United States Army Drill Team performs at burn camp Wednesday. Photo by Katrina Wilson
JBM-HH’s fire station rolls out carpet for young burn survivors
Wednesday, JBM-HH firefighters hosted youth from the International Burn Camp, an annual weeklong event that brings together campers from burn camps across the United States and Canada.
A burn camp unifies young survivors, providing emotional support through activities and sharing of experiences. The experience, at JBM-HH’s Fire Department, included performances from the Old Fife and Drum Corps and the United States Army Drill Team before a barbecue lunch with firefighters.
JBM-HH’s Commander Col. Kimberly Peeples believes that individuals should invest in themselves to achieve their goals.
“I encourage all you campers to set your dreams high,” Peeples said. “Whatever it is that you want to do, you can do and achieve it. You’ve already shown one of the key pieces of being in the military or any job — resilience, strength and service.”
Because there are more than 50 regional burn camps between the U.S. and Canada, nominations are put in for the survivors and their counselors to attend.
“The different camps nominate the best campers and counselors to represent them here,” said Jeannell Justin, International Burn Camp assistant camp director.
Fire inspector James Dansereau with the JBM-HH Fire Department has been a part of this event for 15 years.
“This camp is special because they all come from regional camps where they know each other year after year,” Dansereau said. “When they come here, they have not met some of these survivors from Canada, California or wherever. They just blend because they have a common bond of their injuries, trials and tribulations in life, and are all being successful.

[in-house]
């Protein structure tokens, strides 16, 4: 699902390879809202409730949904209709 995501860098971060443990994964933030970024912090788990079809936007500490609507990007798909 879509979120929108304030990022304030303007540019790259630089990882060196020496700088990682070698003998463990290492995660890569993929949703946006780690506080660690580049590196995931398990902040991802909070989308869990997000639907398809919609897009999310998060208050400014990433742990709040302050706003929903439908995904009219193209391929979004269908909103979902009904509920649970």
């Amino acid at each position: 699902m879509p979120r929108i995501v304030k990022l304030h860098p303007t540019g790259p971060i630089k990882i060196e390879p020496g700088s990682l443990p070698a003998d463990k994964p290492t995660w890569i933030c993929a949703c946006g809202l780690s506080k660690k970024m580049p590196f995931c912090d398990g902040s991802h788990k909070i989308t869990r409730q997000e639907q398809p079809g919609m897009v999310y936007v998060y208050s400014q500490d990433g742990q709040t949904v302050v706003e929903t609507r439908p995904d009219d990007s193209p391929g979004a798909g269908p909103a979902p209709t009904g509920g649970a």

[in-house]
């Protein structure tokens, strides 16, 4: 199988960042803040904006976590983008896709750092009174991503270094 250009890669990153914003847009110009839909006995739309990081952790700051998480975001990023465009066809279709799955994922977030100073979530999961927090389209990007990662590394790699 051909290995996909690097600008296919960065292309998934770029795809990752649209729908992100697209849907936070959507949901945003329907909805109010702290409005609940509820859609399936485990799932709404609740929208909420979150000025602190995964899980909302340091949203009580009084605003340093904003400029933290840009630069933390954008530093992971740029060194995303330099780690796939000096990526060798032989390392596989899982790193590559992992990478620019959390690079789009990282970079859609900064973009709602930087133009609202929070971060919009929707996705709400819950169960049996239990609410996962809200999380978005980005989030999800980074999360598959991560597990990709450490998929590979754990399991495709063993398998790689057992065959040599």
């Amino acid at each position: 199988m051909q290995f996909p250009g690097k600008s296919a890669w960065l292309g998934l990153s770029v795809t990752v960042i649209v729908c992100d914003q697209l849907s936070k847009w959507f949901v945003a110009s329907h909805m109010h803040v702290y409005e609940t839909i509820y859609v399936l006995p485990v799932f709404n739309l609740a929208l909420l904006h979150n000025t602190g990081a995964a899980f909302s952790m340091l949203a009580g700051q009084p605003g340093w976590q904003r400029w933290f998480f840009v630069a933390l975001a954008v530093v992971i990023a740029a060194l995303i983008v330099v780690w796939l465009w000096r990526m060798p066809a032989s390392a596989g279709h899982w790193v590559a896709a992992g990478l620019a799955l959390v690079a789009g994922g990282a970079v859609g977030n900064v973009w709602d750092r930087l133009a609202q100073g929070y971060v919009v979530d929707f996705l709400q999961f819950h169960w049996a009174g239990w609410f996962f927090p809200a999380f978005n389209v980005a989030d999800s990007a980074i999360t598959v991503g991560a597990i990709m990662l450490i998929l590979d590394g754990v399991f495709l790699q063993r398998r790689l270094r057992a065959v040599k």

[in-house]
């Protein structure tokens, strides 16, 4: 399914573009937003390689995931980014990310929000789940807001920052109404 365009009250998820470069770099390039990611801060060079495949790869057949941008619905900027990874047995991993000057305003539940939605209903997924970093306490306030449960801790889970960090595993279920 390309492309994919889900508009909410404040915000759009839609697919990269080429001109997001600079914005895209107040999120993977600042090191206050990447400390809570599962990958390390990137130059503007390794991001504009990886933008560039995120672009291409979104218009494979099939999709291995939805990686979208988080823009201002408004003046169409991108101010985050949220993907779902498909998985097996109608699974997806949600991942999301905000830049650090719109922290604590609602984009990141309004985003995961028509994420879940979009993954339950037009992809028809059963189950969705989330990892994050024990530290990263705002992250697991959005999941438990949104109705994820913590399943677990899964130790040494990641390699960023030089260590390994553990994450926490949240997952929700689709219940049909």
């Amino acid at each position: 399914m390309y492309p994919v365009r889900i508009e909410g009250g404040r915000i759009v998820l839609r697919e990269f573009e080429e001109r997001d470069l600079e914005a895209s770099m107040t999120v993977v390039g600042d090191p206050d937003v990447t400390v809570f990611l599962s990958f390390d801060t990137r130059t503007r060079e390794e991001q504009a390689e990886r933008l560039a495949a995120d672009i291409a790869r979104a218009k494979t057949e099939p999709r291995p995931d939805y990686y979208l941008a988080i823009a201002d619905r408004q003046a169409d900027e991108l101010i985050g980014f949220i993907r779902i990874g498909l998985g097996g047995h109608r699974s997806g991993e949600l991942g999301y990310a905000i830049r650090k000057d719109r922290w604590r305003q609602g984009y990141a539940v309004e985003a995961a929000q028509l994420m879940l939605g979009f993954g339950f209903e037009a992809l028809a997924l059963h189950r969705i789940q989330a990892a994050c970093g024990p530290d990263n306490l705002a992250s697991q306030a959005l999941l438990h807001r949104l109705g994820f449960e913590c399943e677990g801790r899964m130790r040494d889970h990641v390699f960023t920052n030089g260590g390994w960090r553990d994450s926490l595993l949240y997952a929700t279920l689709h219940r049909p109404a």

He added that two successes are two alumni from this camp who went to the U.S. Naval Academy in Annapolis, Maryland.
Dansereau said over the years, the campers have been like personal motivators for him, and that “burn victim” is a negative term.
“We use the term ‘survivor’ because ‘victim’ has a negative context,” Dansereau said. “‘Survivor’ is something positive where (burn survivors) are moving forward with their lives.”
After the performances from Old Fife and Drum Corps and the drill team, the campers were able to ask questions, drum or take pictures with members from each group.
Jazmin Fernandez was in attendance. It was her first time coming to JBM-HH, but said she liked how she made new friends earlier in the day.
Fernandez discussed what life after her incident has been like.
“It’s been pretty normal,” Fernandez said. “I get asked what happened to my arm. I say I got into an accident with hot oil so others can get the hang of it.”
She said people usually feel bad for her, but she said she is glad her burn accident occurred.
“I actually like that my accident happened to me because I have met a lot of new people, really supportive people and it helped me become myself,” she said.
For anyone recovering from a traumatic experience, Fernandez provided some advice.
“I would say they should believe in and be comfortable with themselves,” Fernandez said. “There are a lot of people (who) go through (trauma) and they should try to get support.
Camper Elijah Miller discussed similar sentiments. He talked about what helped him after his incident, and he said it may help others.
“Go to your local burn foundation,” he said. “At mine, we have Talk Time. Once a week for an hour, you can talk about your burns, insecurities and talk to others. You learn from other people’s experiences and stories.”
Miller said for those who have not been in an incident like his, but still traumatic — talk to others.
As far as how it felt being at JBM-HH for the day, he said: “It’s been really good, they treat you like royalty because you are doing stuff you really normally wouldn’t do.”
By Katrina Wilson
Pentagram Staff Writer